We all know that the residential real estate markets all around New Zealand have been rampant since just after the middle of last year. Every week we read articles about how much house prices have risen, how high they are, how difficult it is for young people to buy a property, and what the government should do to correct the situation.
Basically, we’re reading exactly the same articles we were also reading in 1987, 1994, 2003, 2007, and 2015 in Auckland. We’ve been here before and none of the “remedies” which have been applied have prevented house prices continuing to rise at a pace well above the rate of growth in household incomes.
There are many reasons why this has happened. But if I were told that I only had ten seconds to speak and could only mention two of them they would be these:
All the other factors in play add extra flesh to the bones of the story, but the muscles are largely these two factors.
I can answer that question in two ways. First, by considering the next three decades. Over that time period much higher house construction and the ending of structural falls in borrowing costs and bank deposit rates means the average pace of house price inflation is likely to slow from 6.8% a year towards 5%.
The second way I can answer the question is by assuming it refers only to the situation right now – in which case my answer is that while the market remains highly frenzied, early signs of a turnaround are appearing.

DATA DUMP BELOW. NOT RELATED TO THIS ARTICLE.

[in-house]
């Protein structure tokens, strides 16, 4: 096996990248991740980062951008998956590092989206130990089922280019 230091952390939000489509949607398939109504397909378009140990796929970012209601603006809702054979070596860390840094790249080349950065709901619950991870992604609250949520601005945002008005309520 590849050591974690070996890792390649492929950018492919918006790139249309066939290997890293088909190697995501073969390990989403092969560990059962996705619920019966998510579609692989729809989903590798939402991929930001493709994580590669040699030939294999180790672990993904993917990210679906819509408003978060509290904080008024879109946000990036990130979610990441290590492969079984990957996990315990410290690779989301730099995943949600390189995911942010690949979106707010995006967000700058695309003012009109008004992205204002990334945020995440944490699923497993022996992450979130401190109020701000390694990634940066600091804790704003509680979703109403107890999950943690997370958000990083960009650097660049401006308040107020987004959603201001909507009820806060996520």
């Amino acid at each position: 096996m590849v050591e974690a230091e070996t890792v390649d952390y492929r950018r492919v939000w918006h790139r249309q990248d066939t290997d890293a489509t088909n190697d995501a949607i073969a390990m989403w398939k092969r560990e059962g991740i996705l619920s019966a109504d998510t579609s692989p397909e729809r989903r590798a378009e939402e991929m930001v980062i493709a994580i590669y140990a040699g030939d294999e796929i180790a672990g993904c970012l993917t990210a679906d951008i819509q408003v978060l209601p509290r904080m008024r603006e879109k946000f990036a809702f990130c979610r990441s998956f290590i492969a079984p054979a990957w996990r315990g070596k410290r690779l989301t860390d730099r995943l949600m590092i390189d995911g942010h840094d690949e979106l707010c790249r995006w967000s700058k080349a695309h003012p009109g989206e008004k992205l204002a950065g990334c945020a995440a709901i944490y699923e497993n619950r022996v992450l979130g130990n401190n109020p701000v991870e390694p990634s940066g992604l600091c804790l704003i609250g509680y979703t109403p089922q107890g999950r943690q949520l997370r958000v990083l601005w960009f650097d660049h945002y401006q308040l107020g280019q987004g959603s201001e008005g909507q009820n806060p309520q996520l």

Their numbers show that whereas house sales in November were 34% ahead of a year earlier, and December 46%, in January the annual rise was only 3%.
The other is that whereas average house prices around New Zealand rose by 3.9% in November and 2.2% in December, in January they rose just 1.3%.
Then there are some interesting results from two of the surveys I run each month. One is that for the first time on record more real estate agents have responded in the REINZ & Tony Alexander Real Estate Survey that they are seeing more investors looking to sell than fewer.
The net percentage is low at just 5%. But this is a change. We can also see from that survey that whereas in November a net 59% of agents said they were seeing more investors, this fell to 45% in December, 31% in February, and now just 15% in March.
But the rate of new inflow has slowed quite a bit. Similarly, whereas in November a net 64% of agents said that they were seeing more first home buyers, that fell to 50% in December, 46% in February, and a net 32% in March.
Also, in the mortgages.co.nz & Tony Alexander Mortgage Advisers Survey a net 5% of advisers for the first time said that they were seeing fewer investors seeking advice.
None of these indicators represents a slam-dunk case for the market turning. But collectively they suggest the more forward-thinking investors in particular might be taking the opportunity of the current frenzy to sell off some of their less desirable stock, while pulling back from the excessively high bidding seeming to be happening in some parts of the country.
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